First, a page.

-access to food
-access to favoured sleeping areas
-any interactions with lower pack members
-access to favoured items such as toys

In order to show your dog his position as bottom of the pack you and your whole family can take advantage of these keys points. For example

1) Your dog must be the last to eat at every meal and should never get treats from the table, these can be saved for training treats later.

2) Your dog should never walk through doors before you. A good way to practice this is to walk around the house and make them sit at each doorway and wait.

3) If your dog is lying in the hallway or anywhere you have to get past make them move. If you think they will snap leave a lead on them so you can move them whilst maintaining a bit of distance.

4) When you arrive home completely ignore the dog for 15 minutes. Don't look at them, talk to them or pat them. After this go to them and give them some quiet attention only as long as they are relaxed and calm.

5) Only interact with the dog on your terms. If your or someone else is petting the dog or playing with it and it becomes aggressive or badly behaved immediately remove your attention from the dog by either removing yourself from the area or moving the dog to another area. You should do this without displaying any emotion such as anger just be a calm but decisive pack leader and the dog will appreciate knowing where it stands.

6) Similarly you can assert your dominance by not allowing access to beds and couches or by only bringing out favourite toys when you want to play and removing them when you are finished.

[B]Keep your dog challenged [/B]
Keeping your dog mentally and physically stimulated especially in the high energy teens months. There are a number of ways to keep your dog challenged.

Regular daily obedience training is a good routine - just five minutes a day spent rehashing familiar commands with your dog is an extremely effective way of reinforcing your authority and dominance while also keeping your dog mentally challenged. Be sure to use praise and/or treat immediately whenever your dog does something right.

Regular exercise is also very effective at improving your dog’s behavior and it can be both mentally and physically stimulating. Quite walks, while not particularly physically stimulating, keep your dog mentally stimulated especially if you vary the walking environment to include new and interesting places. Jogging if your dog is fit and healthy can provide a great energy burning opportunity.

Finally toys are also an important source of mental stimulation for dogs and are very useful for keeping dogs entertained when owners are out. Try to build up a collection and rotate them so your dog does not get bored. Toys which can be stuffed with food and require the dog to work the food out slowly are especially valuable.

[B]Correcting general disobedience or aggression[/B]

There are two main effective ways to correct bad behavior.
For general disobedience, use the “Alarm-No!-Command” method (p55 in your ‘Secrets to Dog Training’ guidebook).

Three steps to take immediately when your dog disobeys:
-Alarm your dog with a squirt from a water pistol or by shaking a pebble filled can
-At the same time say a loud “No!” or “Bad” or utter a sharp growling sound like “Aaahhh.” Be stern and sincere every time so that the dog associates the harsh word with stopping the behavior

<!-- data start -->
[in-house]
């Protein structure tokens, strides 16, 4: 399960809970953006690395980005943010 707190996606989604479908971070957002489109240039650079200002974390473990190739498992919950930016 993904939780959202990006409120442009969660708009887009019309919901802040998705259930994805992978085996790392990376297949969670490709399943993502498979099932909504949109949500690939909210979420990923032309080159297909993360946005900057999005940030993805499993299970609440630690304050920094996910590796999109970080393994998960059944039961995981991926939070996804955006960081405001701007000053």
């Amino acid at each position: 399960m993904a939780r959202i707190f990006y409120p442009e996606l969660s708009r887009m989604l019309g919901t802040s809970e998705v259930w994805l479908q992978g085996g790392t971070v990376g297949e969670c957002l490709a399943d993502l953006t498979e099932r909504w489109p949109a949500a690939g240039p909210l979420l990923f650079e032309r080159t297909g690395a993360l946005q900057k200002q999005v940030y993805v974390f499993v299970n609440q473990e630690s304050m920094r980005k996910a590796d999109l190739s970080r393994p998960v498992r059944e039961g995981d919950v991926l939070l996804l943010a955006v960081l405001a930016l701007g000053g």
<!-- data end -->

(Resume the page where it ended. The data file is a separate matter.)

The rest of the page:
-Redirect your dog with a command. ‘Sit and stay’ is a very good choice. Praise your dog as soon as it responds correctly.

Some dogs however can be difficult to alarm and personally for aggressive behaviors i prefer this second method as I believe it further reinforces that you are a calm strong leader. Set up a time out spot such as a crate, kennel or quiet room. As soon as the dog disobeys calmly and silently remove it to the time-out spot for a [B]3-minute time out.[/B] To make the situation positive again when the 3 minutes is up let your dog come back out and ask it to sit, when it responds correctly praise. Dominant dogs in particular are constantly seeking your attention and therefore removing your attention by isolating them with time out can be a simple and effective training tool.

Three minute times out are all that is necessary, long time outs are not effective because the dog will quickly forget what it has done and not associate the time out with the bad behavior.

[B]Using the Head Collar to help train safely and effectively[/B]
I would also highly recommend using a head collar such as a halti or gentle leader as a tool to help you do alpha training with your dog. With the head collar on you will be easily able to control your dog and instantly remove him for time out whenever he challenges your dominance or is aggressive without actually touching the dog and therefore more safely and confidently. It also means you can enforce the training without actually physically challenge your dog which is important because physically challenging the dog implies to it that it is the leader and you are trying to challenge it in this role. This therefore leads to further dominance and aggression issues.

Head collars are also excellent tools for helping you exercise your dog because you will have much greater control and can work your dog with more confidence.

-Use alpha training everyday, all of the little things will add up quickly and you will soon be pack leader
-Keep your dog stimulated toys and exercise to reduce energy levels
-Do regular obedience with your dog
-Use a head collar to help you train

All the best, and keep me posted on your progress. If you have any further questions please don't hesitate to ask.